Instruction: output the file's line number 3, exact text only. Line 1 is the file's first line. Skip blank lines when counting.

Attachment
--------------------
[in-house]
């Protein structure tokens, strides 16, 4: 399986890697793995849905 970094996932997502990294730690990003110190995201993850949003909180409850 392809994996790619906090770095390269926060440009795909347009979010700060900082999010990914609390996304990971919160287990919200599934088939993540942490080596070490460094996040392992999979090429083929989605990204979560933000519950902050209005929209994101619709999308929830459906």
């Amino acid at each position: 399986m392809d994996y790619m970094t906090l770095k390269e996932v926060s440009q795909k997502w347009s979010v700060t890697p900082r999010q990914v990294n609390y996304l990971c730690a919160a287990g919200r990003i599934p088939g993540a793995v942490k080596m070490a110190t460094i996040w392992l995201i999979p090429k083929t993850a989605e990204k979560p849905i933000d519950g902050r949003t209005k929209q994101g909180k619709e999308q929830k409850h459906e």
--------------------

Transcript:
């Amino acid at each position: 399986m392809d994996y790619m970094t906090l770095k390269e996932v926060s440009q795909k997502w347009s979010v700060t890697p900082r999010q990914v990294n609390y996304l990971c730690a919160a287990g919200r990003i599934p088939g993540a793995v942490k080596m070490a110190t460094i996040w392992l995201i999979p090429k083929t993850a989605e990204k979560p849905i933000d519950g902050r949003t209005k929209q994101g909180k619709e999308q929830k409850h459906e």